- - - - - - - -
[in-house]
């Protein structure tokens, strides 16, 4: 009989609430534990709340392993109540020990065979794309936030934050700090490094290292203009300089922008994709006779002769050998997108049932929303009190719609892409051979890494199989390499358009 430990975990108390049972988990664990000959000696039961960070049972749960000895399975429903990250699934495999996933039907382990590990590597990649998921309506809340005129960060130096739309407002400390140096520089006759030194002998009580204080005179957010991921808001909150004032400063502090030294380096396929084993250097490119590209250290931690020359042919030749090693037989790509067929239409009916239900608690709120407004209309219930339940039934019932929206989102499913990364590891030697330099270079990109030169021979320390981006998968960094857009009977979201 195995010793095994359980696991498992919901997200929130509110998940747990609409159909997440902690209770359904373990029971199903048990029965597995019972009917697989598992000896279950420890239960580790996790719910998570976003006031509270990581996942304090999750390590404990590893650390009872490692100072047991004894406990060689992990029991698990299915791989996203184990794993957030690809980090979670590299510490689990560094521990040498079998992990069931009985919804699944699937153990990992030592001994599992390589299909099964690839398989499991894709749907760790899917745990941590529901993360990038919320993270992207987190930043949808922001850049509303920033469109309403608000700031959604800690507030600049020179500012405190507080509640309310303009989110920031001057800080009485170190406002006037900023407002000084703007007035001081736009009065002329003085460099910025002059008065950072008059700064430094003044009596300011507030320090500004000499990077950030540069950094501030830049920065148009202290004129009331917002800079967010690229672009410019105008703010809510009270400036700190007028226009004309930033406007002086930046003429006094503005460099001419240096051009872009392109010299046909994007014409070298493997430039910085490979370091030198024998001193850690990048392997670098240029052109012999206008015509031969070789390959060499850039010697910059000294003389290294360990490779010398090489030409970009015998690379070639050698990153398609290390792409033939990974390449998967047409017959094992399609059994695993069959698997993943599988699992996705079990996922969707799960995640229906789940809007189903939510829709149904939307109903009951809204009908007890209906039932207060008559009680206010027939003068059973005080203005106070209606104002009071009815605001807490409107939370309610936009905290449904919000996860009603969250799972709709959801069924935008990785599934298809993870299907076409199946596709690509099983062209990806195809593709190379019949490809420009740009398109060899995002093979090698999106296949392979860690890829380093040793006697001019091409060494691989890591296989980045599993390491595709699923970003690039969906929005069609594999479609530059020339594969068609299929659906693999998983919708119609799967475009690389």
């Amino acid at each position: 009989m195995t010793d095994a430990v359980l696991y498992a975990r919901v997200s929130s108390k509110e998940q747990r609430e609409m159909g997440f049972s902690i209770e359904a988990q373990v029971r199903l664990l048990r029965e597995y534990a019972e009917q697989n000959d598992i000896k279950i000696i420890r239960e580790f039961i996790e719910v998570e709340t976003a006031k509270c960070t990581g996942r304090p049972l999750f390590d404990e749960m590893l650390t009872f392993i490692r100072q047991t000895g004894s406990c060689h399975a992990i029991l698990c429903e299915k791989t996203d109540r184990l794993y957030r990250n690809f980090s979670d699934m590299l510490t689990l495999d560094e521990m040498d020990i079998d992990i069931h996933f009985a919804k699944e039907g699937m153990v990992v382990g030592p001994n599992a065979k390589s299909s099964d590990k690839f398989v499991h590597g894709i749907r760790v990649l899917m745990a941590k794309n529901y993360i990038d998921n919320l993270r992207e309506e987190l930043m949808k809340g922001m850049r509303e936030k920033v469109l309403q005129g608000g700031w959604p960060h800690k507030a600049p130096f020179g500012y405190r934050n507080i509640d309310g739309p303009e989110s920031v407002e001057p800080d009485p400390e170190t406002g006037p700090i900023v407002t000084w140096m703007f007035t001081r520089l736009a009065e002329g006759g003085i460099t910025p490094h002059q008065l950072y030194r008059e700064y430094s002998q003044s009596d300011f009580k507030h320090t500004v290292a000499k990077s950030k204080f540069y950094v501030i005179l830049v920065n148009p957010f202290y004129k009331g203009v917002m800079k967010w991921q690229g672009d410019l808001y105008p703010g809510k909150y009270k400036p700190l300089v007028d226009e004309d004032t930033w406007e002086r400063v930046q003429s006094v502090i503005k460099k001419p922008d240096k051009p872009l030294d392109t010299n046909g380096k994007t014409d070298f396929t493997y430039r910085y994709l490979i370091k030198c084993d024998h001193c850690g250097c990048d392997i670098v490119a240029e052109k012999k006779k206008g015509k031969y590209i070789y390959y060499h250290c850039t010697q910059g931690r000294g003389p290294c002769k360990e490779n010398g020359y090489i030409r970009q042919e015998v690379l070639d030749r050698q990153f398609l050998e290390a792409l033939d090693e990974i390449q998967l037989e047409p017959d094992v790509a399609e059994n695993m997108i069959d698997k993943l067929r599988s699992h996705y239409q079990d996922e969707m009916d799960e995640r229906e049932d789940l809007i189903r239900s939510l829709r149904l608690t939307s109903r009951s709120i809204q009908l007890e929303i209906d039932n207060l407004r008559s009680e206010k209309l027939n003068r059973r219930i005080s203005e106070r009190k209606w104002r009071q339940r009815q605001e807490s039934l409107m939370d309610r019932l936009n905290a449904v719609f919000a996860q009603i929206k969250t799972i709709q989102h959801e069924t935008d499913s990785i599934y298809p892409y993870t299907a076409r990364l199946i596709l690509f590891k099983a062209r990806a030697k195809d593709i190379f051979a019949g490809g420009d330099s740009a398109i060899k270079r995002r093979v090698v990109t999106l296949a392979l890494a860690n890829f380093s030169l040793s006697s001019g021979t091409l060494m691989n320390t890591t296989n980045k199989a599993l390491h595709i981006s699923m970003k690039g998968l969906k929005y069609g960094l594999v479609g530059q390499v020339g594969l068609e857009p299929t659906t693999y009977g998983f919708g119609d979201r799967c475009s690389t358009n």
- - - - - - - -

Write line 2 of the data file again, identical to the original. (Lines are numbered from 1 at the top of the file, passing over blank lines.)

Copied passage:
């Protein structure tokens, strides 16, 4: 009989609430534990709340392993109540020990065979794309936030934050700090490094290292203009300089922008994709006779002769050998997108049932929303009190719609892409051979890494199989390499358009 430990975990108390049972988990664990000959000696039961960070049972749960000895399975429903990250699934495999996933039907382990590990590597990649998921309506809340005129960060130096739309407002400390140096520089006759030194002998009580204080005179957010991921808001909150004032400063502090030294380096396929084993250097490119590209250290931690020359042919030749090693037989790509067929239409009916239900608690709120407004209309219930339940039934019932929206989102499913990364590891030697330099270079990109030169021979320390981006998968960094857009009977979201 195995010793095994359980696991498992919901997200929130509110998940747990609409159909997440902690209770359904373990029971199903048990029965597995019972009917697989598992000896279950420890239960580790996790719910998570976003006031509270990581996942304090999750390590404990590893650390009872490692100072047991004894406990060689992990029991698990299915791989996203184990794993957030690809980090979670590299510490689990560094521990040498079998992990069931009985919804699944699937153990990992030592001994599992390589299909099964690839398989499991894709749907760790899917745990941590529901993360990038919320993270992207987190930043949808922001850049509303920033469109309403608000700031959604800690507030600049020179500012405190507080509640309310303009989110920031001057800080009485170190406002006037900023407002000084703007007035001081736009009065002329003085460099910025002059008065950072008059700064430094003044009596300011507030320090500004000499990077950030540069950094501030830049920065148009202290004129009331917002800079967010690229672009410019105008703010809510009270400036700190007028226009004309930033406007002086930046003429006094503005460099001419240096051009872009392109010299046909994007014409070298493997430039910085490979370091030198024998001193850690990048392997670098240029052109012999206008015509031969070789390959060499850039010697910059000294003389290294360990490779010398090489030409970009015998690379070639050698990153398609290390792409033939990974390449998967047409017959094992399609059994695993069959698997993943599988699992996705079990996922969707799960995640229906789940809007189903939510829709149904939307109903009951809204009908007890209906039932207060008559009680206010027939003068059973005080203005106070209606104002009071009815605001807490409107939370309610936009905290449904919000996860009603969250799972709709959801069924935008990785599934298809993870299907076409199946596709690509099983062209990806195809593709190379019949490809420009740009398109060899995002093979090698999106296949392979860690890829380093040793006697001019091409060494691989890591296989980045599993390491595709699923970003690039969906929005069609594999479609530059020339594969068609299929659906693999998983919708119609799967475009690389």